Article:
The Business Case for Immigration

Immigration has been much in the news recently, and I thought we should restate what our policy is (it hasn’t changed since Tomas Leon and I hatched it up over lunch about 5 years ago):

1. We have a different take on securing the border. We probably need people to work, given the low unemployment rate, if it can be believed (that’s the topic for another blog). Hispanic folks want to come here, probably in fewer numbers than five years ago, but they still come.

2.  As Brad Thor said, we can build a fence in a weekend from California to Texas. But, what we should do is put entry points in the fence every 10 miles or so. We do entry points in Canada, but not really on the Southern border.

3. When Hispanics (or anyone else) presents themselves for admission to the US, we should know who they really are, check identification, what their skill is, and where they are going. All this data goes into an all source ICE database, integrated with the one that they already have on immigrants.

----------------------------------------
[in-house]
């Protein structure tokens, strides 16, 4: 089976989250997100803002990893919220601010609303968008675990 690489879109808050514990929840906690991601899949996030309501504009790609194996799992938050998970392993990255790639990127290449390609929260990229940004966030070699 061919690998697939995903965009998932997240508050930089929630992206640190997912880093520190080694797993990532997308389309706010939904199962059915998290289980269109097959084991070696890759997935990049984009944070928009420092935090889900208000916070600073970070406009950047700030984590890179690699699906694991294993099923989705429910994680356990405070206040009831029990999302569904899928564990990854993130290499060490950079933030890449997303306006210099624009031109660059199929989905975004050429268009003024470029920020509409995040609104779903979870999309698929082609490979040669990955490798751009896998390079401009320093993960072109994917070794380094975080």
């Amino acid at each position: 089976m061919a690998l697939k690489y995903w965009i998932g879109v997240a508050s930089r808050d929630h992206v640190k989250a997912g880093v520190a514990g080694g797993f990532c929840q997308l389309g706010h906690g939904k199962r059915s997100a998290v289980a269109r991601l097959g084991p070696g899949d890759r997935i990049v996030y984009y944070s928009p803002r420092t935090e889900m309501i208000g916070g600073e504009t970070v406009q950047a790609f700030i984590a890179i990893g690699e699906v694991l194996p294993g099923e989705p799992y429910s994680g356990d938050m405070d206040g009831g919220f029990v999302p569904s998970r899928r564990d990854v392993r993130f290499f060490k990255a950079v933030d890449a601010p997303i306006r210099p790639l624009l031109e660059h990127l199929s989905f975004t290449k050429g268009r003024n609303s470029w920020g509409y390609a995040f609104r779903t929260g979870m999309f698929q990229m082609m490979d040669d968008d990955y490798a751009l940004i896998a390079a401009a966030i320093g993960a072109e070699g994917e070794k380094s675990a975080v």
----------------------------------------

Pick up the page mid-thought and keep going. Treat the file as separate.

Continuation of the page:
4. All immigrants are required to check in with ICE every four months or so, to see if they’re doing what they’re supposed to, and how they’re coming on becoming an American citizen. We can grant them a provisional green card at the border, with a six month expiration date on it. So, they have to check in somewhere with ICE. If they don’t, they’re subject to deportation.

5. On deportation, if they commit even one crime, they’re going to be deported, or at least held in a jail  until their court hearing comes up. They could be released on bail, but only if they appear to be of otherwise good character. None of this nonsense about having five felonies and still walking around.

6 . No sanctuary cities. Why were these created in the first place? Their mere existence seems counter to a sound immigration policy. I know San Francisco is out there, even for the Left Coast, but really guys and gals.

OK, ACLU, take your best shot at this. Let’s get a dialogue going.


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